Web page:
Cutting the Cable

Vintage TV

Image used under Creative Commons license; Some rights reserved by the Sofa

As we’ve previously mentioned, one of the best ways to afford the finer things in life is to stop spending so much on the ordinary things. One of those monthly bills that always seems to be creeping upward is the TV; whether it’s cable or satellite, it seems the bill goes up a little every month, and before you know it, that $18 package has crept up to $74, and that’s without any premium channels or movie packages.

If you happen to live somewhere that gets decent reception and have switched over to a digital TV or converter box, you may not pay for TV at all; if so, this article is probably not for you. But you may be in a location where the signal is spotty or the broadcast channels are few, or you may be a fan of some shows that are only found on the non-broadcast networks, whether it’s Mad Men or Walking Dead on AMC or something on the Food Network or the one-two punch of the Daily Show and Colbert Report on Comedy Central. (I fervently pray it’s not any of the train-wreck television on TLC; if you’re spending money to watch Toddlers & Tiaras, I don’t want to know about it.)

We’re all hooked on Mad Men at our house, and our son likes Walking Dead, so we had AMC as one of the key channels we watch. Because of our work schedules and preference for watching TV at random times, we have a DVR so we can watch what we want when we want. For a while, we were with DirecTV, but after a while they nudged the bill up high enough that I felt it was too much. I looked around and found that Dish had a package with the channels we wanted for only $17 a month, so we made the switch. Of course with the extra charge for the DVR and a few other add-ons, plus the usual tax-title-license-prep-and-just-because-we-can fees, that $17 turned out to be more like $24. Still a big savings over the $78 DirecTV was getting.

A year later, I found that Dish has also done some “channel line-up changes” that resulted in our package going up to $74, so we were back in the same boat. I called them up and told them I wanted to cancel; the guy in customer service immediately went into “salvage the account” mode and told me he could give me a different package that had the channels I wanted for $34 a month (including all those extras). We ended up losing a few channels that I had forgotten to mention, but it was tolerable.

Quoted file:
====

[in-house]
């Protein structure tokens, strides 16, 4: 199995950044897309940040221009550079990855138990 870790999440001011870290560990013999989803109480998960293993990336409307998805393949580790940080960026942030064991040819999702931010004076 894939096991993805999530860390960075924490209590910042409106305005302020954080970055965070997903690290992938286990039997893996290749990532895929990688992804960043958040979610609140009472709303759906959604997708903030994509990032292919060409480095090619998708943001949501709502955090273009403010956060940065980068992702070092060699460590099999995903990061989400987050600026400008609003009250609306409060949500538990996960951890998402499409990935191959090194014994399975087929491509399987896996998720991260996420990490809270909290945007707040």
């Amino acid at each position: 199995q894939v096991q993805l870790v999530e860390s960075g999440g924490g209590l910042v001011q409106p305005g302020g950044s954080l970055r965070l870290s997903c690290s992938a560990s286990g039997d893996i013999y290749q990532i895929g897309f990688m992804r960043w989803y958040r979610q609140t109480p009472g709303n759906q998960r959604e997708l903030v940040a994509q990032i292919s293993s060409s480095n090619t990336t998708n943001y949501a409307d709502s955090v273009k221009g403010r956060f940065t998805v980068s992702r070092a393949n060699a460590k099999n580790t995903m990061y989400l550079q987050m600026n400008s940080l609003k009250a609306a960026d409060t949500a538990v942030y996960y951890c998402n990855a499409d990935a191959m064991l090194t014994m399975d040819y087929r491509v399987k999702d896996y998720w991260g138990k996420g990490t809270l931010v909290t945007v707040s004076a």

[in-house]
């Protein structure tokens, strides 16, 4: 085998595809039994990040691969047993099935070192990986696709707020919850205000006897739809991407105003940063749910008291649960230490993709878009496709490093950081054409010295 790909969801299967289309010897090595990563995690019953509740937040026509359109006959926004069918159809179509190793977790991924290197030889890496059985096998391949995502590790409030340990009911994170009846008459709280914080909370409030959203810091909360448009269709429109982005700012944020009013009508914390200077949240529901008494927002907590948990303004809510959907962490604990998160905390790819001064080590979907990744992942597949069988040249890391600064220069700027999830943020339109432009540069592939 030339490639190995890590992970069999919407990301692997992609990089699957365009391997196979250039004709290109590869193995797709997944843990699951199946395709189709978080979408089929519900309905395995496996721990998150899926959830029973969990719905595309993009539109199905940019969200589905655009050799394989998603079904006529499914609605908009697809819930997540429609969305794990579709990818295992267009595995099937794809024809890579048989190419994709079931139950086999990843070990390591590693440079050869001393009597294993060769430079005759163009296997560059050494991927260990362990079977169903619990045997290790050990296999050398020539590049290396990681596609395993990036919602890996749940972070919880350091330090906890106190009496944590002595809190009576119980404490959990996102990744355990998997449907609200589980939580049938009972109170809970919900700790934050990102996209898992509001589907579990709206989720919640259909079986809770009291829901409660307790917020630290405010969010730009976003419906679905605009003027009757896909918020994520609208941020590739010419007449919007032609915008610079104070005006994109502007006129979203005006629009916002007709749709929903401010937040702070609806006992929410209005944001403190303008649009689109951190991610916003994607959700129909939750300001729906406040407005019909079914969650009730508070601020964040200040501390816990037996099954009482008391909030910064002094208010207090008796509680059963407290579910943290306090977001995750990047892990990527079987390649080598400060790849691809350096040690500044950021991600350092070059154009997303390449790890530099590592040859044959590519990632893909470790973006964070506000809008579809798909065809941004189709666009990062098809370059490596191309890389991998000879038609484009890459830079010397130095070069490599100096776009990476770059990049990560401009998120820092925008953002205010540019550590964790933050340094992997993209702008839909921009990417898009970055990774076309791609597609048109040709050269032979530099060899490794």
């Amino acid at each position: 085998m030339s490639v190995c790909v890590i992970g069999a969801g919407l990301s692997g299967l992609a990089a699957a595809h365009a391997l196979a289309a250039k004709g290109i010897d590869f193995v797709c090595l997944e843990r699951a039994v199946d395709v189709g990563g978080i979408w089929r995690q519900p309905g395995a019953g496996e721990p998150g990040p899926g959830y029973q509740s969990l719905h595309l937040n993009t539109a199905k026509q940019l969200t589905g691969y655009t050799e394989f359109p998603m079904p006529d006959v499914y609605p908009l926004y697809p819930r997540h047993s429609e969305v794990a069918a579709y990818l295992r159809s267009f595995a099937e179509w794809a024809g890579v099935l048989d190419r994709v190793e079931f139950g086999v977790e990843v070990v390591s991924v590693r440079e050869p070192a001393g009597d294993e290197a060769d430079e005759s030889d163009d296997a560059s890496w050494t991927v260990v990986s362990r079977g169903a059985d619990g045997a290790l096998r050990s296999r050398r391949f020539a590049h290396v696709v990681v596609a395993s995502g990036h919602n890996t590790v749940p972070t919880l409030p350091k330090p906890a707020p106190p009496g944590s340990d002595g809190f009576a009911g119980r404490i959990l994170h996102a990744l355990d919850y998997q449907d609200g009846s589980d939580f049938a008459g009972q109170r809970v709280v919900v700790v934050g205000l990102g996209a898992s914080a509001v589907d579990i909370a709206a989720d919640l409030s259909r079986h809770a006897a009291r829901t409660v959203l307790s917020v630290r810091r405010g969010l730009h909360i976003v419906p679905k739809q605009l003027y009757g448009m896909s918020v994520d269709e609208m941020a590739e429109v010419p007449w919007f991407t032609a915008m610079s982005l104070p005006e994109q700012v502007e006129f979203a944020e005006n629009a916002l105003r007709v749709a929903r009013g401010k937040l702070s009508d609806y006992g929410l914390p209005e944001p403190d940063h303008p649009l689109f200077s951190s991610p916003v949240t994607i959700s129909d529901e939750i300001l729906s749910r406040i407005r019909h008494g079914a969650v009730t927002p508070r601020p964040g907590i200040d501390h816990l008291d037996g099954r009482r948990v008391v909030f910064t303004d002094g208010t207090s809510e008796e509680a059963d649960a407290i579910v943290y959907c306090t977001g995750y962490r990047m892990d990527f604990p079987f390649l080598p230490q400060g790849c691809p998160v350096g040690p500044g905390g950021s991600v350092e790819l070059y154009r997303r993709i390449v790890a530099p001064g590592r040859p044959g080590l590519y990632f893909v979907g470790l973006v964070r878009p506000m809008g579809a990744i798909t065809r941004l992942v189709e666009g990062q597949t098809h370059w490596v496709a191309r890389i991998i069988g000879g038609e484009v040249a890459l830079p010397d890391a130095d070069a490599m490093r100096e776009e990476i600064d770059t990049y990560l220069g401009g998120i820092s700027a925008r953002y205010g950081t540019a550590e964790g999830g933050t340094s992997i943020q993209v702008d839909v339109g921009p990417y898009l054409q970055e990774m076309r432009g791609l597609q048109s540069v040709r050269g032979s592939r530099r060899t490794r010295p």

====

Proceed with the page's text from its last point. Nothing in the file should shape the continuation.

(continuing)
But now Dish has eliminated AMC and a few other channels owned by the same company. This is really inconvenient, but it does push me to make a move I’ve been considering for a long time.

I’m currently in the process of building a PC-based media center that will feed Netflix, Hulu, Amazon Video, iTunes, YouTube and just about any other video feed to our TV, which will eliminate our satellite dish and reduce our already-spartan TV costs to almost nothing.

The system is built on an old Dell Optiplex 745 that I picked up from Ebay for about $70 ($40 for the box, $30 for shipping); I added a Radeon video card for another $14. The next thing I need to add to the system is a remote control so I don’t have to have a keyboard and mouse sitting out. There will be a keyboard & mouse available, I’ll just keep them put away most of the time; Big Lots has a wireless set for $20. I’m still finding and installing the software and figuring out how to configure everything, but when it’s done, our monthly TV bill will consist of $7.99 for Netflix and $7.99 for Hulu Plus; there may also be the occasional small charge for movies or other content from iTunes or Amazon, but basically, we’re below $20 a month again.

To complicate matters, Warner Brothers recently sent me some movies to review (the Lord of the Rings extended edition, the boxed set of the Terminator movies, and the re-release of two election year favorites, Dave and The American President; reviews will be here eventually), all of which are in Blu-Ray format. We don’t have a high-def TV, so there has been no reason to spring for a Blu-Ray player. I thought about adding an internal Blu-Ray drive to the computer, but in pricing them, I found that a stand-alone unit is only a few dollars more than a drive, and it would be simpler for everyone else in the house to operate than dealing with the computer. So we bought a Panasonic Blu-Ray player on sale for about $65, and it turns out it comes with wifi and ethernet and is configured to access Hulu, Netflix, YouTube, and two on-demand movie services. I could have gotten 85% of what I want without the computer. But I still need the computer to get all the other web-based content, such as feeds from the networks’ websites and iTunes and Amazon Prime video.

If you want to set up a similar system of your own, check out the tutorial on LifeHacker. You can also get a ready-to-go TV box like Roku or others, probably for less money, but I like the idea of also having a viable work station computer in the living room. Your mileage may vary.




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